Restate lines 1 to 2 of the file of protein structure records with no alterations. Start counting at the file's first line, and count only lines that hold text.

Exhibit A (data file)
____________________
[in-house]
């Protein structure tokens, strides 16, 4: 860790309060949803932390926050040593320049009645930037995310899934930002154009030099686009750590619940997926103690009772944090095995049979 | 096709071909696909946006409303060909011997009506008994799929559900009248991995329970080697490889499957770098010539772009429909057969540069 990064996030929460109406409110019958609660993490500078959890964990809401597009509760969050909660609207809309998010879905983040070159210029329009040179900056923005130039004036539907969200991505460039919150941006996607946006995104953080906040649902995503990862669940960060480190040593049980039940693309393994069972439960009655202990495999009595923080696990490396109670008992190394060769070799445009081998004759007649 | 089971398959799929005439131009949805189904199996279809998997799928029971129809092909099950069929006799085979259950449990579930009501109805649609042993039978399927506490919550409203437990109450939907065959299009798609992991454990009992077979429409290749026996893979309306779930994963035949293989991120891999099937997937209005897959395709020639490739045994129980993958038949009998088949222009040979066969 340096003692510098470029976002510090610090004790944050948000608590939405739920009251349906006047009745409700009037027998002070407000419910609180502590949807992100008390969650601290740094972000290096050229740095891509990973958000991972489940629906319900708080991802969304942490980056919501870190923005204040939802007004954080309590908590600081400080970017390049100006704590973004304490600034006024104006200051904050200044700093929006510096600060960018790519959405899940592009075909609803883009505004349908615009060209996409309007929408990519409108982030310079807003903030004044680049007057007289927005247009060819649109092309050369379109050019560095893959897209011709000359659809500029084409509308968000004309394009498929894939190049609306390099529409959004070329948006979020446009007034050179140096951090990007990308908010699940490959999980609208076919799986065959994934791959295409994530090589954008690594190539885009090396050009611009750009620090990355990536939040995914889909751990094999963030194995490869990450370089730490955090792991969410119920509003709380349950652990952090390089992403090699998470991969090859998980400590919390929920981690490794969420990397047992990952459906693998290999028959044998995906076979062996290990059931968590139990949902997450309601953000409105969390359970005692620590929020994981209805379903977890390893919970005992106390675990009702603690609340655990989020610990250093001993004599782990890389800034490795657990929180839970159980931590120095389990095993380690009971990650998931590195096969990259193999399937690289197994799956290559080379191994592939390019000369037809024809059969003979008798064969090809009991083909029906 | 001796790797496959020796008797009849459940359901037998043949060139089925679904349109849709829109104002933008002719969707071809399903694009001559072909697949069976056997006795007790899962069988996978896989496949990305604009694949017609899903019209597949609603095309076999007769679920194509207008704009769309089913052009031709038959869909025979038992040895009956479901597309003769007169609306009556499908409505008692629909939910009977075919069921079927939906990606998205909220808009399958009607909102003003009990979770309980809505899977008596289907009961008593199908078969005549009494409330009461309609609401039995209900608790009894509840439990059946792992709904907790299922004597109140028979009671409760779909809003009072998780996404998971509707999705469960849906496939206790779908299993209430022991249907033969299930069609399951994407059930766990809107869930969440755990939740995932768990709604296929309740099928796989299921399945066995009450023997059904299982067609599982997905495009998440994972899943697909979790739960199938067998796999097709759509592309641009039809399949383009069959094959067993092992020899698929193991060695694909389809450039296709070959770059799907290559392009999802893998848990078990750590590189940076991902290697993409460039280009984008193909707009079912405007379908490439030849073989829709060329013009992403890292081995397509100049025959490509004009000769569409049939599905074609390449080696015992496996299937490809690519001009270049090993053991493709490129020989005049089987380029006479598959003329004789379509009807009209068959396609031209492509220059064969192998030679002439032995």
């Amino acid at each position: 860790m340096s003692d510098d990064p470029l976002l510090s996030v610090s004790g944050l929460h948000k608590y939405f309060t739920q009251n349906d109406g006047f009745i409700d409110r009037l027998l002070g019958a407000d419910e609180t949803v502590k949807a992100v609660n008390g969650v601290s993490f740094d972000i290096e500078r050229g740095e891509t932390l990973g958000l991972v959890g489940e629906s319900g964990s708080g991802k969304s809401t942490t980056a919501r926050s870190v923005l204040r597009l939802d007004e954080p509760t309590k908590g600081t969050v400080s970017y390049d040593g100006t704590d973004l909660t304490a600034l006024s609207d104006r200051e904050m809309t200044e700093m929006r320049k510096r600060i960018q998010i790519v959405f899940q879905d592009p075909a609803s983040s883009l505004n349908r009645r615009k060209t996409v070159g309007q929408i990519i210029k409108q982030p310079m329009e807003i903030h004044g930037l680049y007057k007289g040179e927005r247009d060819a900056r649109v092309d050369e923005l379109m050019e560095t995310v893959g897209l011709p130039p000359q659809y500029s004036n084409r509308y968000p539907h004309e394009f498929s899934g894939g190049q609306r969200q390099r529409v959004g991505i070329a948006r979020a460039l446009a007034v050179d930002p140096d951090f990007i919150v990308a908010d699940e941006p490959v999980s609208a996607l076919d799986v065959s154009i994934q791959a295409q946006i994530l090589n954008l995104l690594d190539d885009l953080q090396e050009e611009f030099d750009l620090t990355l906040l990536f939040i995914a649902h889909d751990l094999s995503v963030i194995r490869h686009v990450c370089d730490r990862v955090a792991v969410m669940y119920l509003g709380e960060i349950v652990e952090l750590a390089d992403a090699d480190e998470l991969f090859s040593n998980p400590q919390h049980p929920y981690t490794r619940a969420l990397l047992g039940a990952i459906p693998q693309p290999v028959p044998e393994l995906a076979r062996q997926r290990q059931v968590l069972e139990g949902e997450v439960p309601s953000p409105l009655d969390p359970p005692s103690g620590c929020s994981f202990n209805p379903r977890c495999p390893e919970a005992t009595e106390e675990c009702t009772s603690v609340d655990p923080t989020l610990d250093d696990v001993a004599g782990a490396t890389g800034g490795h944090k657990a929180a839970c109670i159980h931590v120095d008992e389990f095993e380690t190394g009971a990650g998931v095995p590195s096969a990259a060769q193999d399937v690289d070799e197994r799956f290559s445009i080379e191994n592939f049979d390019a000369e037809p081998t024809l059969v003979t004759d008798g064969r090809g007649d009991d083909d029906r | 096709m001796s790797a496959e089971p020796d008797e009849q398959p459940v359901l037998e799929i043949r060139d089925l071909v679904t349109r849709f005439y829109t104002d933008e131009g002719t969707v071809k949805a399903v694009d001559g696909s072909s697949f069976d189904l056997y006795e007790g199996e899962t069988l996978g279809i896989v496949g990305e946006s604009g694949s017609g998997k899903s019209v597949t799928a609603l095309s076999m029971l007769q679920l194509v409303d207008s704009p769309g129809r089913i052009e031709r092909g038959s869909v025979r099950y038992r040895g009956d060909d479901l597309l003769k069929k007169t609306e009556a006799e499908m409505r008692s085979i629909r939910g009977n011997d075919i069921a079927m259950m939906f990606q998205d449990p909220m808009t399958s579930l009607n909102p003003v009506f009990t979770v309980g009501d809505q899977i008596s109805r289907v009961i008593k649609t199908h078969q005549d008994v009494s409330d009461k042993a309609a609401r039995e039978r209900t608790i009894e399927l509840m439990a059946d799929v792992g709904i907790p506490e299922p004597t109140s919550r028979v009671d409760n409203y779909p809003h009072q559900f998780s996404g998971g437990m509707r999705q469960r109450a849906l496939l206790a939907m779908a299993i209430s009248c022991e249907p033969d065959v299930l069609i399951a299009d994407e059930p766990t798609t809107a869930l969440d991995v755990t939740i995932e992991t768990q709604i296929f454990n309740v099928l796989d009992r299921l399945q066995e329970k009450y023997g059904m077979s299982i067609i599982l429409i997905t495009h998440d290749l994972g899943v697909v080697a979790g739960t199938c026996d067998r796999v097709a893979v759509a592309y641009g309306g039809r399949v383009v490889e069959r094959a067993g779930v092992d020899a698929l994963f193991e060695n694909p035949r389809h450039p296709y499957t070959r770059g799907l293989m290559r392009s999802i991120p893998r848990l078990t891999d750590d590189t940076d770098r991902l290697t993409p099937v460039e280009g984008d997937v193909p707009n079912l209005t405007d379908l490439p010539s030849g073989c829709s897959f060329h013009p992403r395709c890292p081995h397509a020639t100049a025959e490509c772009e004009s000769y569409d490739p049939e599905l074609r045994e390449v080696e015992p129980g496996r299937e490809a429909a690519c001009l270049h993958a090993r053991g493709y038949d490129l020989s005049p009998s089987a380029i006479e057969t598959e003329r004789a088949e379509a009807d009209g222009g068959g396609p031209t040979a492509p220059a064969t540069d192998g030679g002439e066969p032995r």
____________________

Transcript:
[in-house]
């Protein structure tokens, strides 16, 4: 860790309060949803932390926050040593320049009645930037995310899934930002154009030099686009750590619940997926103690009772944090095995049979 | 096709071909696909946006409303060909011997009506008994799929559900009248991995329970080697490889499957770098010539772009429909057969540069 990064996030929460109406409110019958609660993490500078959890964990809401597009509760969050909660609207809309998010879905983040070159210029329009040179900056923005130039004036539907969200991505460039919150941006996607946006995104953080906040649902995503990862669940960060480190040593049980039940693309393994069972439960009655202990495999009595923080696990490396109670008992190394060769070799445009081998004759007649 | 089971398959799929005439131009949805189904199996279809998997799928029971129809092909099950069929006799085979259950449990579930009501109805649609042993039978399927506490919550409203437990109450939907065959299009798609992991454990009992077979429409290749026996893979309306779930994963035949293989991120891999099937997937209005897959395709020639490739045994129980993958038949009998088949222009040979066969 340096003692510098470029976002510090610090004790944050948000608590939405739920009251349906006047009745409700009037027998002070407000419910609180502590949807992100008390969650601290740094972000290096050229740095891509990973958000991972489940629906319900708080991802969304942490980056919501870190923005204040939802007004954080309590908590600081400080970017390049100006704590973004304490600034006024104006200051904050200044700093929006510096600060960018790519959405899940592009075909609803883009505004349908615009060209996409309007929408990519409108982030310079807003903030004044680049007057007289927005247009060819649109092309050369379109050019560095893959897209011709000359659809500029084409509308968000004309394009498929894939190049609306390099529409959004070329948006979020446009007034050179140096951090990007990308908010699940490959999980609208076919799986065959994934791959295409994530090589954008690594190539885009090396050009611009750009620090990355990536939040995914889909751990094999963030194995490869990450370089730490955090792991969410119920509003709380349950652990952090390089992403090699998470991969090859998980400590919390929920981690490794969420990397047992990952459906693998290999028959044998995906076979062996290990059931968590139990949902997450309601953000409105969390359970005692620590929020994981209805379903977890390893919970005992106390675990009702603690609340655990989020610990250093001993004599782990890389800034490795657990929180839970159980931590120095389990095993380690009971990650998931590195096969990259193999399937690289197994799956290559080379191994592939390019000369037809024809059969003979008798064969090809009991083909029906 | 001796790797496959020796008797009849459940359901037998043949060139089925679904349109849709829109104002933008002719969707071809399903694009001559072909697949069976056997006795007790899962069988996978896989496949990305604009694949017609899903019209597949609603095309076999007769679920194509207008704009769309089913052009031709038959869909025979038992040895009956479901597309003769007169609306009556499908409505008692629909939910009977075919069921079927939906990606998205909220808009399958009607909102003003009990979770309980809505899977008596289907009961008593199908078969005549009494409330009461309609609401039995209900608790009894509840439990059946792992709904907790299922004597109140028979009671409760779909809003009072998780996404998971509707999705469960849906496939206790779908299993209430022991249907033969299930069609399951994407059930766990809107869930969440755990939740995932768990709604296929309740099928796989299921399945066995009450023997059904299982067609599982997905495009998440994972899943697909979790739960199938067998796999097709759509592309641009039809399949383009069959094959067993092992020899698929193991060695694909389809450039296709070959770059799907290559392009999802893998848990078990750590590189940076991902290697993409460039280009984008193909707009079912405007379908490439030849073989829709060329013009992403890292081995397509100049025959490509004009000769569409049939599905074609390449080696015992496996299937490809690519001009270049090993053991493709490129020989005049089987380029006479598959003329004789379509009807009209068959396609031209492509220059064969192998030679002439032995």